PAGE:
Background: Children with cystic fibrosis (CF) are at higher risk of severe respiratory syncytial virus (RSV) infection, which can lead to a decline in lung function. A monoclonal antibody, palivizumab (PMB), effectively prevents RSV hospitalizations; however, the high cost of PMB, approximately C$10,000 per patient per RSV season, limits its widespread use. We assess the cost-effectiveness of PMB prophylaxis in CF children less than 2 y of age from the Canadian healthcare payer's perspective.
Methods: In 2014, a Markov cohort model of CF disease and infant RSV infections in the Canadian setting was developed based on literature data. Infants were treated with monthly PMB injections over the 5-month RSV season. Lifetime health outcomes, quality-adjusted life years (QALYs) and 2013 $CAD costs, discounted at 5%, were estimated. Findings are summarized as incremental cost-effectiveness ratios (ICERs) and budget impact. Deterministic sensitivity analysis was conducted to assess parameter uncertainty.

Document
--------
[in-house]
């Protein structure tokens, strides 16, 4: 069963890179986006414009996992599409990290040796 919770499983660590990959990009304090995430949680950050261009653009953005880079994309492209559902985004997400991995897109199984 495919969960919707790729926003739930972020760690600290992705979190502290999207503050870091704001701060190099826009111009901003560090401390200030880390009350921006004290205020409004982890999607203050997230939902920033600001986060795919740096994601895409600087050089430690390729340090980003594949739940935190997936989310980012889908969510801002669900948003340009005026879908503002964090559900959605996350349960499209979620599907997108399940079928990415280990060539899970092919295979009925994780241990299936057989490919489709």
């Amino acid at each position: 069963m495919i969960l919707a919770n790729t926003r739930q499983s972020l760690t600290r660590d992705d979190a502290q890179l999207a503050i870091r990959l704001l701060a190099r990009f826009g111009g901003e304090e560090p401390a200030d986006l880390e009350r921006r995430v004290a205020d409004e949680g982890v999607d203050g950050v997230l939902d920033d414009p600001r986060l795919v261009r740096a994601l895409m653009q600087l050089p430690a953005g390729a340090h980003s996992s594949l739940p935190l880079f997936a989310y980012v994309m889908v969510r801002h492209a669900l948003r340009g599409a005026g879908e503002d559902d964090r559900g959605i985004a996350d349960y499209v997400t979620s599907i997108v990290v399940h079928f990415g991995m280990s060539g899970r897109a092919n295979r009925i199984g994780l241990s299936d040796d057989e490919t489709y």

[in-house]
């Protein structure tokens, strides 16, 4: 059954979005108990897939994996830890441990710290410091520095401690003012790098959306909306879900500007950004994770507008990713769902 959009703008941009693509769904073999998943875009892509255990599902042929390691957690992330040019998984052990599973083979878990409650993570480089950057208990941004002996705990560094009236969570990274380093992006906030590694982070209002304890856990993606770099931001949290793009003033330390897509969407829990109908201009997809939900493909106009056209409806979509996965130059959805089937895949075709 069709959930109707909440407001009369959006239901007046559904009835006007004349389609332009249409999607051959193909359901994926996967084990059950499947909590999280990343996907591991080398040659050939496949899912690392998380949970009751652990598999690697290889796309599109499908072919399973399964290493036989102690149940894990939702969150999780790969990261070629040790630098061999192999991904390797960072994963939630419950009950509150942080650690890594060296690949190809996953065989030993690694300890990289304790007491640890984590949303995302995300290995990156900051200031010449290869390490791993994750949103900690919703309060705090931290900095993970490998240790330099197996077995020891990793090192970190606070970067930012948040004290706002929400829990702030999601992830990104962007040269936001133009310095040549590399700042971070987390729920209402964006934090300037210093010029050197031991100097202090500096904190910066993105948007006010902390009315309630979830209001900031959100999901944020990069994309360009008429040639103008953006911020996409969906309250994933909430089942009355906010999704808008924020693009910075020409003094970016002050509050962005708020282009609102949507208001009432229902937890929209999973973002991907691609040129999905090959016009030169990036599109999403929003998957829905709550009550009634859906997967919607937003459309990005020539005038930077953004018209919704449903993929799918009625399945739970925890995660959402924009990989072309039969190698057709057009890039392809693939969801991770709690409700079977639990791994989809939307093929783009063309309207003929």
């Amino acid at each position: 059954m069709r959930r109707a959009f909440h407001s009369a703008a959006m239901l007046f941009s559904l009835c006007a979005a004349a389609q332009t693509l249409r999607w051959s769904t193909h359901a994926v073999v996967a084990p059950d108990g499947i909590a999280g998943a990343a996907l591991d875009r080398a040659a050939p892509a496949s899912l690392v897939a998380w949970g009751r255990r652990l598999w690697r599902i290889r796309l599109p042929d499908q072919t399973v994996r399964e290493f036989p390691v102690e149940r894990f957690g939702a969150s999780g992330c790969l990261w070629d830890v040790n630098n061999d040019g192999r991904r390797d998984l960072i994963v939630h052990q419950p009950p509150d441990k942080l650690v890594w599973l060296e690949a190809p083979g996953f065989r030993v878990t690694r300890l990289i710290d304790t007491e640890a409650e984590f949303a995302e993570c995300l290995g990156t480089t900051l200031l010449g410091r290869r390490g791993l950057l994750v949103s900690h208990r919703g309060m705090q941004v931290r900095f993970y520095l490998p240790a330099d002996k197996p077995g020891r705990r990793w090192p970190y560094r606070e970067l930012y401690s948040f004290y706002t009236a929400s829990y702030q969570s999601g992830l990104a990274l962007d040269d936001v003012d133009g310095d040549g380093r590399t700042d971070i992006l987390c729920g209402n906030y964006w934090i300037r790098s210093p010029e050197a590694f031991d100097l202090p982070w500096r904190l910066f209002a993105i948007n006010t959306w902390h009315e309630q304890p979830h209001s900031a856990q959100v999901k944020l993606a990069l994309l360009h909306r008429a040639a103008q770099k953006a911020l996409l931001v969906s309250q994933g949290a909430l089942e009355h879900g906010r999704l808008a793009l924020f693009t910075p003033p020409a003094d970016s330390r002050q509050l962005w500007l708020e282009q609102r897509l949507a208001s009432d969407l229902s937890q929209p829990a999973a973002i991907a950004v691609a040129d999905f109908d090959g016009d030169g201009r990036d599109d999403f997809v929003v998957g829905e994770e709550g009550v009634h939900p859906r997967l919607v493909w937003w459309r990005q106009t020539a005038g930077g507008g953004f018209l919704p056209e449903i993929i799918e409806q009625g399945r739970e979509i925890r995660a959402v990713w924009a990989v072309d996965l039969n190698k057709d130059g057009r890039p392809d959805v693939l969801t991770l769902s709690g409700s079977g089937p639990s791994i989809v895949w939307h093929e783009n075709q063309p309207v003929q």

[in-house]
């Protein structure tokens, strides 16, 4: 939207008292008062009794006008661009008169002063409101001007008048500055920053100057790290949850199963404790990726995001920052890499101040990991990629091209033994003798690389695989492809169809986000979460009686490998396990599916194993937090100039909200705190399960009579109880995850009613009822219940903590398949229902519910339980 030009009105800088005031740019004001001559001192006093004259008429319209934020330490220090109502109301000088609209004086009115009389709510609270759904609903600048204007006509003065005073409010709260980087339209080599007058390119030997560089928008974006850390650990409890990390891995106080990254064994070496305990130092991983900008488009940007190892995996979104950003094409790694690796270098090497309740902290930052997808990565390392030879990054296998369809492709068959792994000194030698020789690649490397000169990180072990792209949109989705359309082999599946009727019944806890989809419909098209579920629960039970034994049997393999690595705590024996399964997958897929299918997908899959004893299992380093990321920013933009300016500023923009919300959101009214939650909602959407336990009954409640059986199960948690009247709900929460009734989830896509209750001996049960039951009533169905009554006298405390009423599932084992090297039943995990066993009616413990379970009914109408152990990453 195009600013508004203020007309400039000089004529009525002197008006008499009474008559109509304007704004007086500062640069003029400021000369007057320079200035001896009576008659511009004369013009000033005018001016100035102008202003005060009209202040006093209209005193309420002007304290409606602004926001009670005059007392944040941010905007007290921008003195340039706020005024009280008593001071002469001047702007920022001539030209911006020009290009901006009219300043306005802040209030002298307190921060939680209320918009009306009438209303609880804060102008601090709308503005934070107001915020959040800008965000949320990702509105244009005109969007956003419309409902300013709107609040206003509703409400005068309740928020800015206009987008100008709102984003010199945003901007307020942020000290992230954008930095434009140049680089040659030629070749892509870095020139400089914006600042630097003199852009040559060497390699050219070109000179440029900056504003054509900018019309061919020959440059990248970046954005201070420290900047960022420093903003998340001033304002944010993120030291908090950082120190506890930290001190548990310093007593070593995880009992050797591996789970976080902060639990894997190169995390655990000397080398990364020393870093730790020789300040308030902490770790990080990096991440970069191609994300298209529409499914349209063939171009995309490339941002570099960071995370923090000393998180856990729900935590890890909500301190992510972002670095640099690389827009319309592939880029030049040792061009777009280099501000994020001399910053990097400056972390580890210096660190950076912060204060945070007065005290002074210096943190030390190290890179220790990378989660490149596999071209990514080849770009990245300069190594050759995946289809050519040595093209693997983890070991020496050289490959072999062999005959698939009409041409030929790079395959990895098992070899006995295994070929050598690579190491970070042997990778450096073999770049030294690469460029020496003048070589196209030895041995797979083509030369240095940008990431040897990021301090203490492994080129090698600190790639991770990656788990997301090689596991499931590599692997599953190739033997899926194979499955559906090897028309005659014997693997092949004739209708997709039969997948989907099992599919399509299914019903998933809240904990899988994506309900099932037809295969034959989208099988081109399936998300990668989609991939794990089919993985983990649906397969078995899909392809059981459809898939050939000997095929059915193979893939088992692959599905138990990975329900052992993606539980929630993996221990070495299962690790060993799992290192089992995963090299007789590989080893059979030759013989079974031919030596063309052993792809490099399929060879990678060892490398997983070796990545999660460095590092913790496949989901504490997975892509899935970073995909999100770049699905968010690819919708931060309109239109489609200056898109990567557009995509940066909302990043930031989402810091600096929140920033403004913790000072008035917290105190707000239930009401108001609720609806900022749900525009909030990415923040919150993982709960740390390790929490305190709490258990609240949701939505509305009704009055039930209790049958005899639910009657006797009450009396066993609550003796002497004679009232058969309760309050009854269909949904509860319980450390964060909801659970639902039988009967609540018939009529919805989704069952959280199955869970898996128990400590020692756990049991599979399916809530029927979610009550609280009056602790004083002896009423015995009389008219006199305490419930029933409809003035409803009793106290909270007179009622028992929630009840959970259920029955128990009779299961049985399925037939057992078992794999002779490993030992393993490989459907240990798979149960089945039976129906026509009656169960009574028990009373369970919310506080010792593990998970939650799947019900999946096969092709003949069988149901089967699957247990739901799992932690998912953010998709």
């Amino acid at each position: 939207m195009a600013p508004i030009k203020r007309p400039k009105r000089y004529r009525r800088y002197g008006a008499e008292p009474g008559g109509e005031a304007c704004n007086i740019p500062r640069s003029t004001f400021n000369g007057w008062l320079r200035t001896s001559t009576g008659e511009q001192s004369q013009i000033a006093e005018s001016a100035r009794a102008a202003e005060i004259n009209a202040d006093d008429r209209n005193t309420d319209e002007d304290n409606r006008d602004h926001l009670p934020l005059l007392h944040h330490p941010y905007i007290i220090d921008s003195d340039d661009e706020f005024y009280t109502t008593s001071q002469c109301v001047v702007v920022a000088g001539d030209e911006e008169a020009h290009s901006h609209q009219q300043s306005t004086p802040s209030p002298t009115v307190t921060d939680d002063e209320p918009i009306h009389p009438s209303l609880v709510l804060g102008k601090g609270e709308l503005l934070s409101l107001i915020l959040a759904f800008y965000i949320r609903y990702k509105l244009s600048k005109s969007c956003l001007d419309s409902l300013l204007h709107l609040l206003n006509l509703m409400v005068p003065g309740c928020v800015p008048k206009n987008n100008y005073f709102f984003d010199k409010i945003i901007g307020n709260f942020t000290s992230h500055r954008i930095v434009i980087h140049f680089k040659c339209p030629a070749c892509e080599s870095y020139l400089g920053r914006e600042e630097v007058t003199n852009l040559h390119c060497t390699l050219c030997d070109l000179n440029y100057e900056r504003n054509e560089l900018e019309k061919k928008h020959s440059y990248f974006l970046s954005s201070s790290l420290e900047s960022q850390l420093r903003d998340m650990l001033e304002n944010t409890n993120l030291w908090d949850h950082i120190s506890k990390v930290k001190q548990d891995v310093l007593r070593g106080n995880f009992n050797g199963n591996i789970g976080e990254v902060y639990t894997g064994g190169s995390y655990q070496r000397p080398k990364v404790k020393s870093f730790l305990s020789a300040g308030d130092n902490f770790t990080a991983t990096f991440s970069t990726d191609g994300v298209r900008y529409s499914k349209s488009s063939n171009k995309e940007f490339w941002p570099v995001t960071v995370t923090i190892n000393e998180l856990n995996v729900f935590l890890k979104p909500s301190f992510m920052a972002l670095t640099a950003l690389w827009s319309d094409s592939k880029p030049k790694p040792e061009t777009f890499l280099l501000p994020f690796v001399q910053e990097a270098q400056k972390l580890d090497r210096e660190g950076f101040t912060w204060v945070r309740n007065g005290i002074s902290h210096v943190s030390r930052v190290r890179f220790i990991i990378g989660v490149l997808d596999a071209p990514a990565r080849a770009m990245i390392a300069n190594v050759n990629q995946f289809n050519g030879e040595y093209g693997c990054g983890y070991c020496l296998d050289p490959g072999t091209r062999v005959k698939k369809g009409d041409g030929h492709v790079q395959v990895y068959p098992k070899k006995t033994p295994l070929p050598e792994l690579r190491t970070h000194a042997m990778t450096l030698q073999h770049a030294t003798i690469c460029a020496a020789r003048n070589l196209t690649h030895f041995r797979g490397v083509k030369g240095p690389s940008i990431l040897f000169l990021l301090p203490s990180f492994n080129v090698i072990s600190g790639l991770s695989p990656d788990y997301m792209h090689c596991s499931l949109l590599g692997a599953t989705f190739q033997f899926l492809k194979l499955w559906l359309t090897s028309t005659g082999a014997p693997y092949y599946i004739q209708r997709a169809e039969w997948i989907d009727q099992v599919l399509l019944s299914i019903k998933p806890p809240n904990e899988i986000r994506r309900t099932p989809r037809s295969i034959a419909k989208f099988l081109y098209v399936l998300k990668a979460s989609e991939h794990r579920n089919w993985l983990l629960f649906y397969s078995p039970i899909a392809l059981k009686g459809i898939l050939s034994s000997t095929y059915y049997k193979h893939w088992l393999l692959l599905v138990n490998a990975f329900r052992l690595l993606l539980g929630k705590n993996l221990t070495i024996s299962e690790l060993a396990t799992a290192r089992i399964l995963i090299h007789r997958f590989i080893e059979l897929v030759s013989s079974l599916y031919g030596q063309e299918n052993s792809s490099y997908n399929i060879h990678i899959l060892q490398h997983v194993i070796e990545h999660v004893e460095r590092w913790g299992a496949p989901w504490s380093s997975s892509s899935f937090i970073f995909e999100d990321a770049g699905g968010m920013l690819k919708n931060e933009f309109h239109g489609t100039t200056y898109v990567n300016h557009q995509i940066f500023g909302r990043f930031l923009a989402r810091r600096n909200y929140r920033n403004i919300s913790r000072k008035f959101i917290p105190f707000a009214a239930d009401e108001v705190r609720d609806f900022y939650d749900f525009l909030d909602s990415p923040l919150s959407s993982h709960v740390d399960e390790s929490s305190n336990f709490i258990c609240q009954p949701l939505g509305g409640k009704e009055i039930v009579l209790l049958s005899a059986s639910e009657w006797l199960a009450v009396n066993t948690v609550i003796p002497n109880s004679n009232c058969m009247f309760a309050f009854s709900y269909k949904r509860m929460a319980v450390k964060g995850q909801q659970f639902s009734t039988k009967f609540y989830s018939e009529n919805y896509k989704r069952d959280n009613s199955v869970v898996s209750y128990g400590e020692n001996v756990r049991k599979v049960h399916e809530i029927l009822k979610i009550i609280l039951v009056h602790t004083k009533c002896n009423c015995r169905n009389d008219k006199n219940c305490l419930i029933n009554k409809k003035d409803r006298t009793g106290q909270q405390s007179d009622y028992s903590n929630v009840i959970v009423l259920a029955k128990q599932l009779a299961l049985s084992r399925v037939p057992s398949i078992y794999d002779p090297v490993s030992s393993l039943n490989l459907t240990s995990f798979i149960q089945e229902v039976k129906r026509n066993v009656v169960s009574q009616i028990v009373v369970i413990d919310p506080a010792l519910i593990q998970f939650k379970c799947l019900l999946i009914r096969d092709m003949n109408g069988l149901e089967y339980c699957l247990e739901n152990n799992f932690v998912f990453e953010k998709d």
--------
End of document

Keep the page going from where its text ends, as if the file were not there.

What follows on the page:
Results: Implementation of a hypothetical Canadian RSV prophylaxis program resulted in ICERs of C$652,560 (all CF infants) and C$157,332 (high-risk CF infants) per QALY gained and an annual budget impact of C$1,400,000 (all CF infants) and C$285,000 (high-risk CF infants). The analysis was highly sensitive to the probability of severe RSV, the degree of lung deterioration following infection, and the cost of PMB.
Conclusions: Our results suggest PMB is not cost-effective in Canada by commonly used thresholds. However, given the rarity of CF and relatively small budget impact, consideration may be given for the selective use of PMB for immunoprophylaxis of RSV in high-risk CF infants on a case-by-case scenario basis.
Keywords: Markov; RSV; cystic fibrosis; decision analysis; palivizumab.